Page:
Licensed Insurance Agents: 888-323-1149 TTY: 711
Mon - Fri, 8am - 8pm ET

Pros and Cons of Delaying Medicare Part D Enrollment

Medicare Part D is the federal program that provides Medicare beneficiaries the opportunity to receive prescription drug coverage. Private insurance companies contract with Medicare. There are two types of Medicare plans that provide prescription drug coverage:

  • Stand-alone Medicare Part D Prescription Drug Plans are designed to work in conjunction with Medicare Part A and/or Part B coverage.
  • Medicare Advantage Prescription Drug plans combine health (Medicare Part A & Part B) and prescription drug coverage (Medicare Part D) in a single plan.

Medicare prescription drug coverage is optional. However, the cost of prescription drugs may be a strong incentive for enrolling in a Medicare plan that provides prescription drug coverage, and you may face a late-enrollment penalty if delayed.

While there are both pros and cons to delaying Medicare Part D prescription drug coverage, it is important to be aware of potential costs you could incur by not signing up for coverage from a stand-alone Medicare Part D Prescription Drug Plan or Medicare Advantage Prescription Drug plan when you are first eligible for Medicare coverage.

Medicare Part D prescription drug coverage often includes out-of-pocket expenses, such as premiums, deductibles, and copayments/coinsurance. However, paying for prescription medications can be extremely expensive without drug coverage—particularly if you develop a health condition that requires extensive treatment involving medications. The out-of-pocket costs may easily cancel out any money saved from not enrolling in a Medicare plan providing prescription drug coverage.

The choice to enroll in or delay Medicare Part D coverage can be a difficult decision for healthy beneficiaries who don’t currently take medications. They must weigh the cost of monthly premiums and cost-sharing expenses versus the risk of waiting until they need prescription drug coverage and paying a lifetime Part D late enrollment penalty.

Here are some of the pros and cons to delaying Medicare Part D enrollment.

Pros of delaying Medicare Part D enrollment

You may not need Medicare Part D if you already have other creditable prescription drug coverage. Creditable coverage is prescription drug coverage that is expected to pay at least as much as standard Medicare Part D coverage. It might include:

  • Employer or union group coverage
  • TRICARE
  • Veterans’ benefits
  • Federal employee benefits
  • Marketplace health insurance

In this case, it may make sense for you to delay Part D to avoid paying an extra premium for coverage you already have. If you have prescription drug coverage through your current or former employer’s or union’s group health plan, you can enroll in a Medicare plan that provides prescription drug coverage up to eight months after your coverage ends, using a Special Enrollment Period. You will not pay a late enrollment penalty in this case.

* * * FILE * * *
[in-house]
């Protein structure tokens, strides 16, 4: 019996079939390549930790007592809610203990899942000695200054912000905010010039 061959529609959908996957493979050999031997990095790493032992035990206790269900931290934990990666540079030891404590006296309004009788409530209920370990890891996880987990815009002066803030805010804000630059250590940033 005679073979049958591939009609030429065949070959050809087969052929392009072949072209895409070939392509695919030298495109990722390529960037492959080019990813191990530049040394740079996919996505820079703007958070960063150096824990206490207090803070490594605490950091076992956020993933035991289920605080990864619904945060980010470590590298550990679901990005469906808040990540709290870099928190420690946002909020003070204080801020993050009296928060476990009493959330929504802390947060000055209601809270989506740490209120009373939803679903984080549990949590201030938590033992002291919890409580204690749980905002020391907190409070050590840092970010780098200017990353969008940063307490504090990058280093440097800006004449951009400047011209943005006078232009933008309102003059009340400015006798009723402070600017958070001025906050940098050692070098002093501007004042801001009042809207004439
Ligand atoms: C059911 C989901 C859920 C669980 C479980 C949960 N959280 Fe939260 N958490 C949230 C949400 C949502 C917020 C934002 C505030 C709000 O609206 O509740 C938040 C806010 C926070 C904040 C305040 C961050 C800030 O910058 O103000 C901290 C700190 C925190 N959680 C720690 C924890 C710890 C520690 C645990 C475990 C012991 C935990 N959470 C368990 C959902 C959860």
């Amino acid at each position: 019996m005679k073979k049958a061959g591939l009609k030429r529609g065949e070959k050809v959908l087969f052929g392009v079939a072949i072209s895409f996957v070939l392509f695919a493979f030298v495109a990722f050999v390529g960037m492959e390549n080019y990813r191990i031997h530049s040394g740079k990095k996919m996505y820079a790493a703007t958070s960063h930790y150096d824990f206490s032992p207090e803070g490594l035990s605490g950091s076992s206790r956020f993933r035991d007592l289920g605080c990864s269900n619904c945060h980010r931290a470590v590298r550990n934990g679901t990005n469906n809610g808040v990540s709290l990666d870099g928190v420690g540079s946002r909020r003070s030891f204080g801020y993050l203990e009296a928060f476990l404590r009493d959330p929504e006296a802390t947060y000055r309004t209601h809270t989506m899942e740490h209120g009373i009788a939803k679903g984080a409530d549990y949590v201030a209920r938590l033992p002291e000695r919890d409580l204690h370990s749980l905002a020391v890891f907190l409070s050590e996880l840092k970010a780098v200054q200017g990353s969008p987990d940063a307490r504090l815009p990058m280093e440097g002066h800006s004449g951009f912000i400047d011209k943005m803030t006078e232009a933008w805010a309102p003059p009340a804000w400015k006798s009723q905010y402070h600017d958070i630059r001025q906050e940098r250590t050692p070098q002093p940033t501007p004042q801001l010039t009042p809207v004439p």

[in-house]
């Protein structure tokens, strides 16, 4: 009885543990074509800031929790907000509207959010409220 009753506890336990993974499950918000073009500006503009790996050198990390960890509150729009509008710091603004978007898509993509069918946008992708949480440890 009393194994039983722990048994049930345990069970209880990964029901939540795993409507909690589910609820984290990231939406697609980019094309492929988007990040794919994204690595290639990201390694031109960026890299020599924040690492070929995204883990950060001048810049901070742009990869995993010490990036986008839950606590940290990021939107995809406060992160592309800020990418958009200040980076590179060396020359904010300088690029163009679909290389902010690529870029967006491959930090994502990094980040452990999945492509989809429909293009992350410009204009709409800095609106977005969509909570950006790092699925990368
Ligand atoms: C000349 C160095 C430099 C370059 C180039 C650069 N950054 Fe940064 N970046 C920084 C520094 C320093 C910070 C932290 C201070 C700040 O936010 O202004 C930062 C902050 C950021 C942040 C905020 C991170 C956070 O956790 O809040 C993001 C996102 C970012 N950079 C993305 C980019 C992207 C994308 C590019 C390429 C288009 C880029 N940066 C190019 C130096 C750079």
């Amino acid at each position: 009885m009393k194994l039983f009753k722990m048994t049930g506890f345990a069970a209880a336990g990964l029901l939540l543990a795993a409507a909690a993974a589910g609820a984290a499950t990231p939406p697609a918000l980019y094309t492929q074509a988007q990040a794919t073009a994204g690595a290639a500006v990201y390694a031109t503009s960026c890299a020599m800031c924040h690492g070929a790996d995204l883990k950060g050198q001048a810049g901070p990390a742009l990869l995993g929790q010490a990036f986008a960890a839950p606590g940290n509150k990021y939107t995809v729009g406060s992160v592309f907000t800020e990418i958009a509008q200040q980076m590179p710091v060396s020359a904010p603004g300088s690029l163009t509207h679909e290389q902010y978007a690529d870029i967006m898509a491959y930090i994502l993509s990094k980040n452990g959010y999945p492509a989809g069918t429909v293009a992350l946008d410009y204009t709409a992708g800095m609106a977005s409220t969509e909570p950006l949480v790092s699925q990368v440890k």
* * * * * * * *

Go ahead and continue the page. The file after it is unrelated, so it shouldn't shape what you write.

Please note that COBRA and Medigap insurance do not count as creditable coverage.

Cons of delaying Medicare Part D enrollment

The most significant risk of delaying enrollment in a Medicare plan providing prescription drug coverage is that you could incur substantial costs for medications if you become ill or injured and you are without prescription drug coverage. Note: there are set time periods during which Medicare beneficiaries may enroll in Original Medicare and Medicare plan options.  If you did not enroll in a Medicare Part D Prescription Drug Plan during your Initial Enrollment Period, you may have to wait until the next Annual Election Period to enroll and will have to pay the full cost for all prescription drugs until then.

In addition, you may have to pay a late enrollment penalty for Part D if you did not enroll in a Medicare plan providing prescription drug coverage when you were first eligible, and you did not have other creditable prescription drug coverage for 63 consecutive days or more. This penalty is added to your monthly Part D premium, and you may have to pay it for as long as you have Medicare prescription drug coverage. The Part D penalty is the number of full months you were eligible for Part D prescription drug coverage but didn’t enroll in a Medicare plan providing this coverage and didn’t have other creditable coverage, multiplied by 1% of the national base beneficiary premium, which is $35.02 in 2018. If you qualify for the Extra Help program, you won’t need to pay the Part D late enrollment penalty.

Healthy Medicare beneficiaries may be tempted to wait until they need to take medications to enroll in a Medicare plan providing prescription drug coverage. Because future prescription drug costs and health needs can be difficult to predict, it is typically safer for beneficiaries to enroll in a stand-alone Medicare Part D Prescription Drug Plan (or a Medicare Advantage Prescription Drug plan) as soon as they are first eligible, even if they are currently not taking medications.

To be eligible to enroll in Part D, you must have Medicare Part A and/or Part B and live in the service area of the Medicare Part D Prescription Drug Plan in which you wish to enroll.